We Need an Effective Vaccine for Human Stupidity

stupid man

It is easy for me to say that I am confident I won't live to see the end of organized religion. It is somewhat harder to say that I'm confident organized religion will never die but only somewhat. I don't think it will ever die for one simple reason: there are far too many stupid people. Try as we might, there is only so much that can be done to reign in human stupidity. Most of the time, we are our own worst enemies and the primary cause of our own suffering. I don't see that changing, and that leads me to feel pessimistic about the demise of religion.

When I lived in Oregon, the state prohibited almost all fireworks. The exceptions were snakes, sparklers, and smoke bombs. Those were allowed; everything else was banned unless one had the sort of permit that would be required to put on a public fireworks show. There were two problems with this. First, there was very little public buy-in. People are stupid, and they wanted their fireworks. They didn't care how wasteful, dangerous, or annoying they are because their own entertainment was all that mattered. At least two neighboring states had legal fireworks, and they were easy to bring in. Second, enforcement was almost impossible. The police did not have the personnel to do fireworks-related enforcement. The enforcement they did was limited to scenarios where they discovered fireworks while investigating something else.

While some governors are moving too quickly to reopen their states amidst the coronavirus pandemic, they aren't nearly as much of a problem as the stupid people in their states. Many of these people have been refusing to do social distancing, wear masks, or stay at home all along. They never bought in, and they were smart enough to realize that there's no way to enforce any of this. Most of us have heard about some stores requiring customers to wear masks as a condition of entering; however, this is a relatively new thing that few of us have encountered ourselves. And that has been about it as far as routine enforcement goes. The limited enforcement we've seen has been when special circumstances required it.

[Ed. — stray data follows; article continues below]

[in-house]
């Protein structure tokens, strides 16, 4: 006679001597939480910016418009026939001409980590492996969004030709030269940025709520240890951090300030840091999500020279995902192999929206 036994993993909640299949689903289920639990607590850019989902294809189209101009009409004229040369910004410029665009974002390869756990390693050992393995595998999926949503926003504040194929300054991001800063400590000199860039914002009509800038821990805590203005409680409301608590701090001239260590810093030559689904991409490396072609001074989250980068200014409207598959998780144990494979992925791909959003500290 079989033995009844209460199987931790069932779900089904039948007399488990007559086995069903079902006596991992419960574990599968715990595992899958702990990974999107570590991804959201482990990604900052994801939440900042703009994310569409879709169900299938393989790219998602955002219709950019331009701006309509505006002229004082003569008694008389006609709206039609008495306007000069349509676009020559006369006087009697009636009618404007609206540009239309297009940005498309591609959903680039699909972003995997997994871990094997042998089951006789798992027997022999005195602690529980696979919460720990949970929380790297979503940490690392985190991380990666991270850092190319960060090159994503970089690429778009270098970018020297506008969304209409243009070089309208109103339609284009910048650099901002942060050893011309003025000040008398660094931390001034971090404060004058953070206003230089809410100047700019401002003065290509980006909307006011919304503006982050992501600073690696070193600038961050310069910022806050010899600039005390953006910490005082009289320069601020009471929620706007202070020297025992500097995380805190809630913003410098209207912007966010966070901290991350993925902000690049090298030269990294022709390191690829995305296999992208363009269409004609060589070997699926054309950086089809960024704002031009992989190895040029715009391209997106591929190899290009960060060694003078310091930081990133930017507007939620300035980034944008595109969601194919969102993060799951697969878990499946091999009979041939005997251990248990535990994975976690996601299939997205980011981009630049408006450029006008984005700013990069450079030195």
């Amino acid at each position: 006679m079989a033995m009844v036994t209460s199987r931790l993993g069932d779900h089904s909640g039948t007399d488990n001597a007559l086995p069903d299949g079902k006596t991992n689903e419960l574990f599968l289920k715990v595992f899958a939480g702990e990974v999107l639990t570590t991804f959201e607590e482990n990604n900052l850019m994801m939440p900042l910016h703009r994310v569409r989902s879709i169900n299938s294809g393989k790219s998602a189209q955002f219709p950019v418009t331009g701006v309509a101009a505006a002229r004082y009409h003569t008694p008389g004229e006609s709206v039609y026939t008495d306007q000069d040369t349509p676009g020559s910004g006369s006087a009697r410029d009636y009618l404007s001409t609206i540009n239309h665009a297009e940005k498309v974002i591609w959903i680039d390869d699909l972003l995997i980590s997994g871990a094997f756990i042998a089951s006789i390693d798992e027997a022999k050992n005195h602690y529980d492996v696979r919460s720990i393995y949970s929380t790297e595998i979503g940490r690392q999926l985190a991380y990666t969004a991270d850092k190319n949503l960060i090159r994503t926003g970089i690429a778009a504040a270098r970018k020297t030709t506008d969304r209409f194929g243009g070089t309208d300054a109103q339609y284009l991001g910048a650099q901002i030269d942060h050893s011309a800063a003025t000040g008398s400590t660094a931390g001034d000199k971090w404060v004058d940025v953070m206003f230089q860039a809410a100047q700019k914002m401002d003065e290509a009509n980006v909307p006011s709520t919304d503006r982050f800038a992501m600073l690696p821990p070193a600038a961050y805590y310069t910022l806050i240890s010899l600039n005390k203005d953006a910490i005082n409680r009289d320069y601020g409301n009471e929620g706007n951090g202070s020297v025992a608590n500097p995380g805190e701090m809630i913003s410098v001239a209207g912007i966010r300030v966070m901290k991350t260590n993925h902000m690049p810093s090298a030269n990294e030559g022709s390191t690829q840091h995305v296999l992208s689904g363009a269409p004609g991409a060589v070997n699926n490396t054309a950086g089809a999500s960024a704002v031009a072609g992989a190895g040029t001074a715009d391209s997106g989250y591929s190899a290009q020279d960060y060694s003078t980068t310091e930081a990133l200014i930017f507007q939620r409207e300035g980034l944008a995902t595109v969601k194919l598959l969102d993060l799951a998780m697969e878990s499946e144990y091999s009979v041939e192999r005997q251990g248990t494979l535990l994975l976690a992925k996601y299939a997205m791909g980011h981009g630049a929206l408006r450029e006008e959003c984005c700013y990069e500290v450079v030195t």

As I watched several of my neighbors gather this afternoon, I couldn't help notice that none were wearing masks or doing social distancing. Young children were running around grabbing each other, and several adults were standing no more than 2 feet from either other while they conversed. Pandemic? What pandemic? There was no evidence that anything was amiss. And while I acknowledge that I live in a well-known epicenter of stupidity, I think it is clear that pockets of this sort of thing can be found everywhere.

My mom worked at a hospital when I lived in Oregon and had stories every year throughout the week leading up to the 4th of July about people who had blown off their finger, hands, and sometimes worse with illegal fireworks. I had a hard time believing it was as common as it was, but I remember that the local newspaper carried some of the worse ones. She wasn't making it up. What she always found to be the most baffling scenario was when the parents bought the illegal fireworks for their young children, did not bother to supervise them, and then seemed surprised when they were seriously injured. I remember my dad pointing out that idiots like this were why our health insurance premiums were so damn high.

We all pay a price for human stupidity. This is true even in the best of circumstances, and these are far from the best of circumstances.